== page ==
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Serious Games Bring Avatars To The Office

Via: The Wall Street Journal Online

Increasingly, businesses, particularly in the advertising and media industries, are opening virtual offices in Second Life as an internal communications device, a way to keep their fingers on the pulse of the fast-changing digital landscape -- and as a tool to recruit tech-savvy employees.

By using Second Life, agency staffers, especially older ones or those who may be uncomfortable online, can experience the virtual world first hand, making it easier to respond to clients looking to design campaigns for new media platforms.

"To explore the new world, you have to live in it," says Mark Tutssel, chief creative officer of Leo Burnett Worldwide, a unit of Publicis Groupe
New-media marketing firm Crayon has its primary office on a Second Life island called Crayonville.

Avatars of the company's nine employees -- which were created to resemble their real-life forms -- sit around a table in a brick-walled meeting room in the virtual office, complete with an agenda screen. At the same time, employees sit in front of their computers in their real-world offices, located around the U.S. and in England, talking to each other using Skype Internet-calling technology. The conference call allows employees to have voice as well as text communications with one another.

Any avatar that visits crayonville island in Second Life is free to visit crayon's meeting room, but the meetings are closed if employees are discussing private client matters.

The company also has started to rendezvous with clients in Second Life but is still figuring out whether or not a get-together in the virtual world takes double as much time. "That is part of our experimentation," says Neville Hobson, crayon's vice president for new marketing. "How does it actually work? How comfortable are we?"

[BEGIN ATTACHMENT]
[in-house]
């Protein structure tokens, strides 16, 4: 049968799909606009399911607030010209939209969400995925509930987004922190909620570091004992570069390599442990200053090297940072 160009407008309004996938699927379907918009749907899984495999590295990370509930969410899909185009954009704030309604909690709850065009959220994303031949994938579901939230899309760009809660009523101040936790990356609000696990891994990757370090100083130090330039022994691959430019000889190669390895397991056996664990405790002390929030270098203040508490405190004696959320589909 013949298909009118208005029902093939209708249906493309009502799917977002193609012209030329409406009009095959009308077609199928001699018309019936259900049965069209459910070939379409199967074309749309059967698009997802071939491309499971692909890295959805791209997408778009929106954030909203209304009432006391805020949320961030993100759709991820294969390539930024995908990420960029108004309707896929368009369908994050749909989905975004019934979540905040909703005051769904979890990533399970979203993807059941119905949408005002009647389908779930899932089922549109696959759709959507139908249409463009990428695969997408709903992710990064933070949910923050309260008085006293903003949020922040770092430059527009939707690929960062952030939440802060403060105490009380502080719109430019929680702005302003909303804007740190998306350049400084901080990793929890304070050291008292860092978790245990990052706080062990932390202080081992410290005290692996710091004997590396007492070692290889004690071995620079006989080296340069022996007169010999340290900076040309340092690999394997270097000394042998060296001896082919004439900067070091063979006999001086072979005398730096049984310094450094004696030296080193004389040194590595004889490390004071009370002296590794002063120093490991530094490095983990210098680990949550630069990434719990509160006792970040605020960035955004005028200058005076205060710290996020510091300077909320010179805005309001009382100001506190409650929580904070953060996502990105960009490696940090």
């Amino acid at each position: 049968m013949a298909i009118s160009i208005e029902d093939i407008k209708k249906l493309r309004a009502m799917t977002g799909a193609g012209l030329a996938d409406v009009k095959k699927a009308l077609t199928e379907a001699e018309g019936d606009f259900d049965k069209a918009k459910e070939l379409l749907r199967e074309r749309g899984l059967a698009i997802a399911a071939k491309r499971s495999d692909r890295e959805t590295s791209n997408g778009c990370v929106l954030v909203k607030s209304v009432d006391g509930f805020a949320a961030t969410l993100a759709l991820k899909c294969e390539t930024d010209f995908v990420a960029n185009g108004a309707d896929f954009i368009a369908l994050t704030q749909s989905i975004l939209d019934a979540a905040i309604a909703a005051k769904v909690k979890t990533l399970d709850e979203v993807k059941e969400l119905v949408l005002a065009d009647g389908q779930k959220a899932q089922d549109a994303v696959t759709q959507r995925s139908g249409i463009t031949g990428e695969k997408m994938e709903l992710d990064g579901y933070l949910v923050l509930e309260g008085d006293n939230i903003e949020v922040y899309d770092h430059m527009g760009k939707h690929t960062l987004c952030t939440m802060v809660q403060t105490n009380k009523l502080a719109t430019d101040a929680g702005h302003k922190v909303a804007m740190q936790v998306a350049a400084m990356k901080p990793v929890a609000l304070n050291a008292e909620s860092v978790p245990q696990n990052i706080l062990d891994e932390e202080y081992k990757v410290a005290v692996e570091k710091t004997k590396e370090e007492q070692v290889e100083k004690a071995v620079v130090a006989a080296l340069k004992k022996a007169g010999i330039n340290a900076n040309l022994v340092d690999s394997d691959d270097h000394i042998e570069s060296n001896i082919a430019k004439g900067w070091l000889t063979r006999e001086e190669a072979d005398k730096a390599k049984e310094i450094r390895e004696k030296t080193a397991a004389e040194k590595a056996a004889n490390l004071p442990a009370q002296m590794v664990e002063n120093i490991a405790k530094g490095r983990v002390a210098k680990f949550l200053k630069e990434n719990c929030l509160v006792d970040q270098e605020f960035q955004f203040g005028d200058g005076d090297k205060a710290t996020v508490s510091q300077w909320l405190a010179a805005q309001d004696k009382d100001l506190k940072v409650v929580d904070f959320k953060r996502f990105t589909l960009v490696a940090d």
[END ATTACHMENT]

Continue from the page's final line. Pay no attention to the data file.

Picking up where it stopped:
Scenes from the virtual world of Second Life: a meeting for the company Crayon

A growing number of companies, especially those in media-related areas, find it makes sense to work on Second Life. Ad agencies and other media companies have come under pressure in the past few years to show they can keep pace with developments in the digital world.

As posted by Got Schwartz on January 17th, 2007, Second Life provides some of the essential building blocks that will make up the job simulation tools of the future. These include:
  • Accessibility to a wide range of individuals who are geographically dispersed, and the ability to bring these persons together on common ground.

  • The creation of virtual worlds that go beyond just simple cause-and-effect interactions (i.e., shoot a gun, kill a monster).

  • The use of avatars that represent individuals and can manifest one’s own unique personalities and tastes.

  • An increased ability for intercultural interaction and the ability to gain experience interacting with those different from oneself.

  • The ability to facilitate growth within the avatar such that their experiences accrue and can be measured.

  • The ability to share information with other members of the virtual world.

  • The ability to evaluate interactions and collect meaningful data from them.

  • The ability to create a virtual economy that is driven by many of the same laws and rules that our real economies are bound by.

  • The power of branding, using the virtual world to promote real-world experiences and products.